Contact Us


2019-Jun-1 - Wooroloo - Windows #69
Saturday morning, I fetched the trailer down to the main drive way and checked its tyre pressures.

Linda and I worked on sliding the support bed on to the trailer.

It was all very heavy and we had to be careful.

By the time it was loaded and secured it was 10.30 am.

I decided that it was too late to head out to site to do the installation and that I would treat Saturday as Sunday and vice versa.

So the rest of Saturday was spent exercising and falling asleep in front of television.


I was out on site with the trailer with the support bed and door frame.

There was an "event" happening - a marathon by the looks.

I have seen this before - as the first competitors cross the finish lines, many cars converge on the park opposite and also park on my property.

Even though I was not ready for it, I realised that I had to offload the door frame quickly.

This involved driving my car right out on to the road and backing in at right angles to the front veranda.

The door slid off very easily and ended up just 300 mm from its final position.

I then parked the utility and trailer so as to take up as little room as possible so that visitors could park.

About half an hour later the car park was full - so the early offloading turned out to be a sensible precaution.

I then undertook some preparatory work - applying the Dupont product across the threshold and screwing 3 x 20 mm spacers on either side of the door.

I also nailed a cross batten inside the rough opening so that I could push the top of the door frame through without the door falling over.

Once everything was in readiness I asked Ian next door to help - this was not too bad - we just had to lift the door frame a little and position the sill in to the opening.

Linda turned up at this point to help and was surprised to find the door frame already off the trailer and roughly installed.

I explained that probably another 6 hours work were required to position the frame accurately and fix it off.

We had a coffee together, and seeing that there was no further way in which she could help, Linda headed home.

Next I set up 3 battens across the rough opening and clamped everything up - this forced the door frame to project 20 mm externally and 12 mm internally.

I then worked my way around the frame using 100 mm bugle head screws to lock the doorframe in place.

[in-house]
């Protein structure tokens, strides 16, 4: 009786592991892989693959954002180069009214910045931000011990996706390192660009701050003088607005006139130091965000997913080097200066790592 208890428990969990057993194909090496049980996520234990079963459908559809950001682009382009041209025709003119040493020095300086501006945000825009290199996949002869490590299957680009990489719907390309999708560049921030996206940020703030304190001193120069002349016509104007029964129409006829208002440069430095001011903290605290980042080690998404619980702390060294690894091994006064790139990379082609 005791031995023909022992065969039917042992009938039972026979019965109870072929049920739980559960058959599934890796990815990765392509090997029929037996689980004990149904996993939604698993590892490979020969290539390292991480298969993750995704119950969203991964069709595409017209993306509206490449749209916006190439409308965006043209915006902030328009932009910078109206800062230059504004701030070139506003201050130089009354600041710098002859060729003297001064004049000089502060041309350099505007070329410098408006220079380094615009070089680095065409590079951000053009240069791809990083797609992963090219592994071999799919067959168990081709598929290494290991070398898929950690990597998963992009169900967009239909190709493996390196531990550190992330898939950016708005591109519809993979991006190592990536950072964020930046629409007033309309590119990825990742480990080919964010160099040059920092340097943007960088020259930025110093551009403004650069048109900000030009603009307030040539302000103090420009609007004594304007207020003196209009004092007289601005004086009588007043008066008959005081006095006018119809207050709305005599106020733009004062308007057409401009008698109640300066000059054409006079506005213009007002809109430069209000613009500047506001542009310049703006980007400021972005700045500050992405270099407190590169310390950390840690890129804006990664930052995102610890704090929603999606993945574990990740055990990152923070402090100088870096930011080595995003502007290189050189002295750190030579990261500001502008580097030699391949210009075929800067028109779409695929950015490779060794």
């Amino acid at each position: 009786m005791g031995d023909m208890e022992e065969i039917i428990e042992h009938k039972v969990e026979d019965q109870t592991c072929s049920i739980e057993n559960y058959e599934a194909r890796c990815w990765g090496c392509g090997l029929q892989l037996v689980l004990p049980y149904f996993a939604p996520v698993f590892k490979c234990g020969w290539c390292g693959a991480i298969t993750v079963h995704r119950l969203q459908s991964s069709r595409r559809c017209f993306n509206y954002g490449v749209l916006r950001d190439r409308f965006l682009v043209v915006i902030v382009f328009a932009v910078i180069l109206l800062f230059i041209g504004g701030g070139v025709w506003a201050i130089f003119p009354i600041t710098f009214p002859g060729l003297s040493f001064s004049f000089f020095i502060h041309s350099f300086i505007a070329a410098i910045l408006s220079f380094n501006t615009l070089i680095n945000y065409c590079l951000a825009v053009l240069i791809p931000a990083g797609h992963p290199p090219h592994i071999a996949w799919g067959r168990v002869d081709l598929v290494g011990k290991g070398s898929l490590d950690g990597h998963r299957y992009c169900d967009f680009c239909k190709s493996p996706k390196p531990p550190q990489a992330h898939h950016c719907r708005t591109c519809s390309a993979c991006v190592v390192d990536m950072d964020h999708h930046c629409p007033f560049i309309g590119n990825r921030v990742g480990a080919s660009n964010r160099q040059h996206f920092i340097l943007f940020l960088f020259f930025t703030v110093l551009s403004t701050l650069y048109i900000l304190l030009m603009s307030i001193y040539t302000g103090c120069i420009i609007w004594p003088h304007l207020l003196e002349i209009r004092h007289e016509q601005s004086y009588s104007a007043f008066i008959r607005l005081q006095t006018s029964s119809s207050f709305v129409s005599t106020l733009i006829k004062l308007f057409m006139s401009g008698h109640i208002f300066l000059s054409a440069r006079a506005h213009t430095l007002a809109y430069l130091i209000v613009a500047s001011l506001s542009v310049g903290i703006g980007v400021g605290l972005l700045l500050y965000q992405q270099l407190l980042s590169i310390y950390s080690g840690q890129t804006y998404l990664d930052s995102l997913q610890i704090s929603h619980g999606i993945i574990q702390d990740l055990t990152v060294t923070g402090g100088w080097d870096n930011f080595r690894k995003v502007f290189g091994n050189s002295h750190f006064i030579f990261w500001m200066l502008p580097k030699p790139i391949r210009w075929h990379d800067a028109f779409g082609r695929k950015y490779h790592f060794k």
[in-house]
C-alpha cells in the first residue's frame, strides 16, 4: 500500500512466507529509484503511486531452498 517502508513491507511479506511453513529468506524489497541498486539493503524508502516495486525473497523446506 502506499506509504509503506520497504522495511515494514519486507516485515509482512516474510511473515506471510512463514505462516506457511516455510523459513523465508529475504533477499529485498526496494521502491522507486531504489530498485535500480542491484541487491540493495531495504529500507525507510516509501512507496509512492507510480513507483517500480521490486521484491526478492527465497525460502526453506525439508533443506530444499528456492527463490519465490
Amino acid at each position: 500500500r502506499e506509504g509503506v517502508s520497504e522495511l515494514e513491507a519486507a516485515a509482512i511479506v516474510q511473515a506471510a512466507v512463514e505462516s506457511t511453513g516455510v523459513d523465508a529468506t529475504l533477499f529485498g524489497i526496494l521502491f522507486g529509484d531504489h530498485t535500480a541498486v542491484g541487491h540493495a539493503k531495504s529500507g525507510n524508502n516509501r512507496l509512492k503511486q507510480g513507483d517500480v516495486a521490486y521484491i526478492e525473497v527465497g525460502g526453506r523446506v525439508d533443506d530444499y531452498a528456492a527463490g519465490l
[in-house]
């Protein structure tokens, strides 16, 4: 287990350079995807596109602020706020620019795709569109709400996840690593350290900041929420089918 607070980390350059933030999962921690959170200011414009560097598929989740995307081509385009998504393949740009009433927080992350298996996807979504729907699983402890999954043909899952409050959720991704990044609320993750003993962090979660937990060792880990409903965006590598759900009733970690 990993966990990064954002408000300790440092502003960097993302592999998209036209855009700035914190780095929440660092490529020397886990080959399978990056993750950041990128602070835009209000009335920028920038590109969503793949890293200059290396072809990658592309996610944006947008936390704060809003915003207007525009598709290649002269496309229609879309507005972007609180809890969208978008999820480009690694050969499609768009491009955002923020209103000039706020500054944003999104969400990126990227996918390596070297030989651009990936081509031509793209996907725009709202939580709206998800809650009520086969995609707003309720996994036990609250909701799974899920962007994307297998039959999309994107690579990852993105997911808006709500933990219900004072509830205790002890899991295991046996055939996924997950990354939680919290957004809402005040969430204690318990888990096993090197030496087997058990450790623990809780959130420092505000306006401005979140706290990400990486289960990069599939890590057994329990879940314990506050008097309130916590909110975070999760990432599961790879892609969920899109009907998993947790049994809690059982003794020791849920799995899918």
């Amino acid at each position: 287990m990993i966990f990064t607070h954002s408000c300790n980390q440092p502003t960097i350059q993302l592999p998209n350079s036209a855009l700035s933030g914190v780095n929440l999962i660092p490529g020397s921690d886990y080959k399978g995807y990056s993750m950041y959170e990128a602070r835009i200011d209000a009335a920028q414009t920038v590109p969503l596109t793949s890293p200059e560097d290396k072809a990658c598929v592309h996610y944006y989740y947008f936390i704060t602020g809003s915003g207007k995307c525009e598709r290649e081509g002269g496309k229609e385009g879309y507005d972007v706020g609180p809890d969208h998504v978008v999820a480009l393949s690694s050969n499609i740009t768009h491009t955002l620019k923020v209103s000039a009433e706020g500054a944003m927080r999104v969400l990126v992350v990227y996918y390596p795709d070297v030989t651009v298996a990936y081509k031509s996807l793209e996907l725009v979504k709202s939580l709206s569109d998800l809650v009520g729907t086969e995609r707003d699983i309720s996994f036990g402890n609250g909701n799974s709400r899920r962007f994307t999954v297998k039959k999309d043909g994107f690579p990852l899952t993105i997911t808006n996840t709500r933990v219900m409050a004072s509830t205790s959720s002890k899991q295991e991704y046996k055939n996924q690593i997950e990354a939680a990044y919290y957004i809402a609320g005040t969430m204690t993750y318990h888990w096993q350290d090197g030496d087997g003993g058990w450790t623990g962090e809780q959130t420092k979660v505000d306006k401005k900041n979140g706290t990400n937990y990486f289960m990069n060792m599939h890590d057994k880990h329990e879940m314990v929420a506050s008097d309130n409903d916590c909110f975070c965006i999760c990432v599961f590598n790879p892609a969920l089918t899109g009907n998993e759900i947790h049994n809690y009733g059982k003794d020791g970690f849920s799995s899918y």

There seemed to be 6mm gap on the RHS and 0 mm gap on the LHS and I was considering inserting spaces to move everything 3mm to the right.

However, I could see that at the top of the RHS there was no gap at all so the door frame needed to remain in its current position because it was already plumbed vertically.

I then installed the cross piece that supports the fan light section and patched up all the screw heads.

Finally I stretched and smoothed the flashing projecting out the sides of the frame and stapled it down.

By now dusk was falling, so I packed up, had a 30 minute rest and headed home.


West Australian Foundation Day holiday.

I just had a few finishing touches that I wanted to potter around with - so I took a pretty easy approach to the day.

Linda and I had breakfast at Mojo's then I disconnected the trailer and headed out.

The first job was to rub back the first layer of patching on the screw heads and then apply further material.

While this dried I tidied up a few other tasks that had been annoying me for a while.

I ended up speaking to Ian and Sandy and Jim for a while and then returned to the patching.

I gave it a second rub back, constructed a cardboard cutout to protect the door sill from paint drops and then gave all the door frame timbers a second coat of primer. This covered up all the scuff marks from the transporting of the frame as well as the exposed timber near the screw heads.

The door frame looks clean and sharp now.

The next part of the project is to get out the laser level, mark up heights and install the starting rails for the WeatherTex cladding.

I'm not sure if this will happen next Saturday as they are forecasting 30 mm of rain on that day.


At the end of the day I nipped out to site to cover the lower part of the door frame with some transparent builder's plastic in anticipation of rain for the rest of the week.

I also made an attempt to use the laser level to set up datum points across the front of the house.

It turned out very successfully - there was just enough light for me to see the levelling bubbles on the laser head, and it was just dark enough that I could see the laser line on the building wrap.

I marked it up at multiple points using a marker pen.

Support bed and door frame loaded on trailer

Door frame installed and fixed off